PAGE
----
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KBRA: Hurricane Ian impacts material but manageable for insurers

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Hurricane Ian flooded houses in Florida residential area. Natural disaster and its consequences

The impacts on insurers from Hurricane Ian are likely to be material but manageable, according to a report from global rating agency KBRA.

The impacts on insurers from Hurricane Ian are likely to be material but manageable, according to a report from global rating agency KBRA.

Hurricane Ian, which made landfall in Cayo Costa, Florida, as a Category 4 storm on September 28, dropped 14.4 inches of rain and produced a storm surge of more than 12 feet in some areas. The storm made a second landfall near Caines, South Carolina, as a Category 1 hurricane on September 30.

KBRA cited estimates of Hurricane Ian’s economic damage from as high as $100 billion. This figure would include uninsured properties, damage to infrastructure, and other cleanup and recovery costs.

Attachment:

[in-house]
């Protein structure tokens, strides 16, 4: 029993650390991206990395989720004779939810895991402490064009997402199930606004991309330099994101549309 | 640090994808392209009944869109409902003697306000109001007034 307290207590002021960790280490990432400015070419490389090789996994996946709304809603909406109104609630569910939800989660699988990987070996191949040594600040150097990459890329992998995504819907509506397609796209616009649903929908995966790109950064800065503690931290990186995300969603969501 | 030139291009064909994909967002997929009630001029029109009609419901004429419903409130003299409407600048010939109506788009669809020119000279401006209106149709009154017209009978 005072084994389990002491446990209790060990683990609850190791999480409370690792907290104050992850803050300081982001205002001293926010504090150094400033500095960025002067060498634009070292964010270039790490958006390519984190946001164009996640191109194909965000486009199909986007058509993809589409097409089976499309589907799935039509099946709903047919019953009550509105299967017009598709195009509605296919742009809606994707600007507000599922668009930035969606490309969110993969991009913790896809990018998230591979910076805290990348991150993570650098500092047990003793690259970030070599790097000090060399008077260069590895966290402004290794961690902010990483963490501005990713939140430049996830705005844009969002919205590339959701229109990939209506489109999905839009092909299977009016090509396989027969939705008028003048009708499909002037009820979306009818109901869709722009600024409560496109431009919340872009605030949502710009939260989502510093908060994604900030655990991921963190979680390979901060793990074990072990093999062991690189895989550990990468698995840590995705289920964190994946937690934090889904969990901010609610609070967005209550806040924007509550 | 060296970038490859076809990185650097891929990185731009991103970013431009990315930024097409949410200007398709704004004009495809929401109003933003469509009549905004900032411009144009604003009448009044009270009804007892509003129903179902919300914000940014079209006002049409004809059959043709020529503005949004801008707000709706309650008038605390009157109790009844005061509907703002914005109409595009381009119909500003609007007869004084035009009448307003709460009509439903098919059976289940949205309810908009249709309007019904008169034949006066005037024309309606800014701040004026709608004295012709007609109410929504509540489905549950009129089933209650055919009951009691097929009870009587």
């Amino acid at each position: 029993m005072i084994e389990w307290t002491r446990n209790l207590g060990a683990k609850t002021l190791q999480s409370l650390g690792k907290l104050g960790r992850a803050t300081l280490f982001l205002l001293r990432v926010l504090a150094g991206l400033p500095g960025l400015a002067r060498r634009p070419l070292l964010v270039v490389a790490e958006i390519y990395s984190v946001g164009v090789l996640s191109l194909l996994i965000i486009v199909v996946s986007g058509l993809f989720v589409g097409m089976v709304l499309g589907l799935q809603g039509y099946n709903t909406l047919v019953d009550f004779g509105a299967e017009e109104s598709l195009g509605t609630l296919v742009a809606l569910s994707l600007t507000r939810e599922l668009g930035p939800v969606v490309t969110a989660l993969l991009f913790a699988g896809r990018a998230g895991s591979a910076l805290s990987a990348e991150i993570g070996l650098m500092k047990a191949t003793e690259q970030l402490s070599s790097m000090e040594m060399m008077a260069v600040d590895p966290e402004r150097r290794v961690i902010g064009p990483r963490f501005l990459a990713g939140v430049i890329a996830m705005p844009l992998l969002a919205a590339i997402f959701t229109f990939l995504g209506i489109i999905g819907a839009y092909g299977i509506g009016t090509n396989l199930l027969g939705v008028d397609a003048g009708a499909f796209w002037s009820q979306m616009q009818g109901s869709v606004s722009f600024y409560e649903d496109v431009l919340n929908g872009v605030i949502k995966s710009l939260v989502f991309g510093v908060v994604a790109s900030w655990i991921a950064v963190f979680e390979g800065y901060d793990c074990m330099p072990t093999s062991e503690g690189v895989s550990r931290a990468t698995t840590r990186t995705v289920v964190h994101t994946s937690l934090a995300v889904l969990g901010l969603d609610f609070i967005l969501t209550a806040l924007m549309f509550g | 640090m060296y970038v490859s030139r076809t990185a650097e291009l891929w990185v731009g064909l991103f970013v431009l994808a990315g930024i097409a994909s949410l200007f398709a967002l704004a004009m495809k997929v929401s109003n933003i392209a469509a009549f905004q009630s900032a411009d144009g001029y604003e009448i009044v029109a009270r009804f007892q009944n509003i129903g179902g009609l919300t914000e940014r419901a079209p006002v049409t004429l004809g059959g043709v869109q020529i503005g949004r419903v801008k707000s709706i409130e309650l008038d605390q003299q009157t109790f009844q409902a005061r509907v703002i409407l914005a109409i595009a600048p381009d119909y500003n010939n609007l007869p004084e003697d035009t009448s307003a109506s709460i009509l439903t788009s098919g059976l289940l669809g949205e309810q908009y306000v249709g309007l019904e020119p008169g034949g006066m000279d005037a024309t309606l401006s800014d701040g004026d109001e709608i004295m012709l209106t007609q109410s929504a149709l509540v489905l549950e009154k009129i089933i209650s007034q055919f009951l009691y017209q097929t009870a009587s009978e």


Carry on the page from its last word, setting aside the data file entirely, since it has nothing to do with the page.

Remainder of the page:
KBRA identified a number of key takeaways from the storm: at a minimum, all insurers with exposure in the affected areas will experience at least an earnings impact, with some seeing capital impact. Gross losses so far appear likely to remain within the upper limits of most individual company reinsurance programs, the report said.

KBRA pointed to its previous forecast that Hurricane Ian in combination with the other storms that have impacted the area in the last four to five years will put additional strain on the availability of reinsurance coverage in Florida. This could mean that primary insurers will need to adjust their underwriting strategies and risk appetites, KBRA said.

KBRA also recalled the announcements from several prominent reinsurers that they would leave or significantly reduce their exposure to the property catastrophe market. The few reinsurers to increase writings in property/casualty have focused more on casualty lines, it said.

KBRA said Hurricane Ian will further complicate the upcoming 1/1 reinsurance renewal season which was already challenged by supply and demand issues, persistent inflation, increased cat losses, asset write-downs, and pullback from the insurance-linked securities (ILS) market. The negative impacts from Hurricane Ian may further constrain capacity and contribute to more price increases to the detriment of reinsurance purchasers looking to reduce retentions, according to the report.


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